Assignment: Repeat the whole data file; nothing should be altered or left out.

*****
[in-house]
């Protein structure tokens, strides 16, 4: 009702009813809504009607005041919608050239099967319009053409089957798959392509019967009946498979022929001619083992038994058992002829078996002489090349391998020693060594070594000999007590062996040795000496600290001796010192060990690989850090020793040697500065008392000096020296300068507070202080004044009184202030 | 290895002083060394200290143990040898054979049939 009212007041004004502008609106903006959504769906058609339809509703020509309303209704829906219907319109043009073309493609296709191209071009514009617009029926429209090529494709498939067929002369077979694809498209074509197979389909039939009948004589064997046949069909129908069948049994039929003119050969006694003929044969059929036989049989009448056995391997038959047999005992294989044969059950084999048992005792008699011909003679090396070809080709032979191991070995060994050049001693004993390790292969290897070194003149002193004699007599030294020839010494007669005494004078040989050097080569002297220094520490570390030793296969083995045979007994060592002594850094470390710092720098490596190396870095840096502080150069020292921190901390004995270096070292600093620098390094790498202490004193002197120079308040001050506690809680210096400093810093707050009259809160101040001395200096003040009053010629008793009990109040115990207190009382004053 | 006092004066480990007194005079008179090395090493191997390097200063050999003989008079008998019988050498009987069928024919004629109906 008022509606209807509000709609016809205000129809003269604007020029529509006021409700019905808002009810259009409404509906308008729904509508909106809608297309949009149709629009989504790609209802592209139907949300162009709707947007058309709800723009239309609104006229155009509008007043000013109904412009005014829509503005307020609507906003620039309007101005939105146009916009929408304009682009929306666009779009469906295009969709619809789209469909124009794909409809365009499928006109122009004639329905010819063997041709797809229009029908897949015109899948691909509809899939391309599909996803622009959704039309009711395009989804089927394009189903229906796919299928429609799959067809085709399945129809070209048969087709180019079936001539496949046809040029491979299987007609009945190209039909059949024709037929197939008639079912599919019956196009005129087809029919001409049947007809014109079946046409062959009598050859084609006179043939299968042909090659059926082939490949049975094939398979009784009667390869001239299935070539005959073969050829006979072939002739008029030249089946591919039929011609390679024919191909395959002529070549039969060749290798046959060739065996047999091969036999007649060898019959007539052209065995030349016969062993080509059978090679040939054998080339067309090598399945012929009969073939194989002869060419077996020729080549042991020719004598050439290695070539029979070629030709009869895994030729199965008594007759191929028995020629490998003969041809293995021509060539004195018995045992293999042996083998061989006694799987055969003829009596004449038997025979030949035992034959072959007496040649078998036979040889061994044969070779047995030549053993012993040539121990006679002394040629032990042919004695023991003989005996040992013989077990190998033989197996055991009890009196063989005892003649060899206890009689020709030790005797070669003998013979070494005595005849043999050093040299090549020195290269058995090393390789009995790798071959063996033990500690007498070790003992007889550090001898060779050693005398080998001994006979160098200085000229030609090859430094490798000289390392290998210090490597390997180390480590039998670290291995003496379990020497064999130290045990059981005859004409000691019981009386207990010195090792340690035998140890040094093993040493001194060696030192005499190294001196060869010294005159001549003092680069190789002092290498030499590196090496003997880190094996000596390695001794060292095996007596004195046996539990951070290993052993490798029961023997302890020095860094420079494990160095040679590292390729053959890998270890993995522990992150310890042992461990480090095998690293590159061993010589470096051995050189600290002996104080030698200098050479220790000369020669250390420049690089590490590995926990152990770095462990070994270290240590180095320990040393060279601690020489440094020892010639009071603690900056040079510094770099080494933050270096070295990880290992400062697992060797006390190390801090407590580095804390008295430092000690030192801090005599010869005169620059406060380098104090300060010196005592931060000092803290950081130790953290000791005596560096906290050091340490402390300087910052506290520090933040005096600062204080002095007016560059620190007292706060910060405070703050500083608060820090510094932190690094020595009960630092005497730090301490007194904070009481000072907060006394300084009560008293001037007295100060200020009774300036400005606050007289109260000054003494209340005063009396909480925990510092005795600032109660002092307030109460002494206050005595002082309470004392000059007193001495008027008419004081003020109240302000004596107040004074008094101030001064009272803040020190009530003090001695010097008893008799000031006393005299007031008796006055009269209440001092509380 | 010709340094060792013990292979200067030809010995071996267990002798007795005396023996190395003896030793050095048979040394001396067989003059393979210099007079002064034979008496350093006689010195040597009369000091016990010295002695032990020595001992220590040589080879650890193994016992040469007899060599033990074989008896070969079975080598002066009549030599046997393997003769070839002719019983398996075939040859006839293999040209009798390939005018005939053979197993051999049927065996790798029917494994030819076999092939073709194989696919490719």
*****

[in-house]
């Protein structure tokens, strides 16, 4: 009702009813809504009607005041919608050239099967319009053409089957798959392509019967009946498979022929001619083992038994058992002829078996002489090349391998020693060594070594000999007590062996040795000496600290001796010192060990690989850090020793040697500065008392000096020296300068507070202080004044009184202030 | 290895002083060394200290143990040898054979049939 009212007041004004502008609106903006959504769906058609339809509703020509309303209704829906219907319109043009073309493609296709191209071009514009617009029926429209090529494709498939067929002369077979694809498209074509197979389909039939009948004589064997046949069909129908069948049994039929003119050969006694003929044969059929036989049989009448056995391997038959047999005992294989044969059950084999048992005792008699011909003679090396070809080709032979191991070995060994050049001693004993390790292969290897070194003149002193004699007599030294020839010494007669005494004078040989050097080569002297220094520490570390030793296969083995045979007994060592002594850094470390710092720098490596190396870095840096502080150069020292921190901390004995270096070292600093620098390094790498202490004193002197120079308040001050506690809680210096400093810093707050009259809160101040001395200096003040009053010629008793009990109040115990207190009382004053 | 006092004066480990007194005079008179090395090493191997390097200063050999003989008079008998019988050498009987069928024919004629109906 008022509606209807509000709609016809205000129809003269604007020029529509006021409700019905808002009810259009409404509906308008729904509508909106809608297309949009149709629009989504790609209802592209139907949300162009709707947007058309709800723009239309609104006229155009509008007043000013109904412009005014829509503005307020609507906003620039309007101005939105146009916009929408304009682009929306666009779009469906295009969709619809789209469909124009794909409809365009499928006109122009004639329905010819063997041709797809229009029908897949015109899948691909509809899939391309599909996803622009959704039309009711395009989804089927394009189903229906796919299928429609799959067809085709399945129809070209048969087709180019079936001539496949046809040029491979299987007609009945190209039909059949024709037929197939008639079912599919019956196009005129087809029919001409049947007809014109079946046409062959009598050859084609006179043939299968042909090659059926082939490949049975094939398979009784009667390869001239299935070539005959073969050829006979072939002739008029030249089946591919039929011609390679024919191909395959002529070549039969060749290798046959060739065996047999091969036999007649060898019959007539052209065995030349016969062993080509059978090679040939054998080339067309090598399945012929009969073939194989002869060419077996020729080549042991020719004598050439290695070539029979070629030709009869895994030729199965008594007759191929028995020629490998003969041809293995021509060539004195018995045992293999042996083998061989006694799987055969003829009596004449038997025979030949035992034959072959007496040649078998036979040889061994044969070779047995030549053993012993040539121990006679002394040629032990042919004695023991003989005996040992013989077990190998033989197996055991009890009196063989005892003649060899206890009689020709030790005797070669003998013979070494005595005849043999050093040299090549020195290269058995090393390789009995790798071959063996033990500690007498070790003992007889550090001898060779050693005398080998001994006979160098200085000229030609090859430094490798000289390392290998210090490597390997180390480590039998670290291995003496379990020497064999130290045990059981005859004409000691019981009386207990010195090792340690035998140890040094093993040493001194060696030192005499190294001196060869010294005159001549003092680069190789002092290498030499590196090496003997880190094996000596390695001794060292095996007596004195046996539990951070290993052993490798029961023997302890020095860094420079494990160095040679590292390729053959890998270890993995522990992150310890042992461990480090095998690293590159061993010589470096051995050189600290002996104080030698200098050479220790000369020669250390420049690089590490590995926990152990770095462990070994270290240590180095320990040393060279601690020489440094020892010639009071603690900056040079510094770099080494933050270096070295990880290992400062697992060797006390190390801090407590580095804390008295430092000690030192801090005599010869005169620059406060380098104090300060010196005592931060000092803290950081130790953290000791005596560096906290050091340490402390300087910052506290520090933040005096600062204080002095007016560059620190007292706060910060405070703050500083608060820090510094932190690094020595009960630092005497730090301490007194904070009481000072907060006394300084009560008293001037007295100060200020009774300036400005606050007289109260000054003494209340005063009396909480925990510092005795600032109660002092307030109460002494206050005595002082309470004392000059007193001495008027008419004081003020109240302000004596107040004074008094101030001064009272803040020190009530003090001695010097008893008799000031006393005299007031008796006055009269209440001092509380 | 010709340094060792013990292979200067030809010995071996267990002798007795005396023996190395003896030793050095048979040394001396067989003059393979210099007079002064034979008496350093006689010195040597009369000091016990010295002695032990020595001992220590040589080879650890193994016992040469007899060599033990074989008896070969079975080598002066009549030599046997393997003769070839002719019983398996075939040859006839293999040209009798390939005018005939053979197993051999049927065996790798029917494994030819076999092939073709194989696919490719």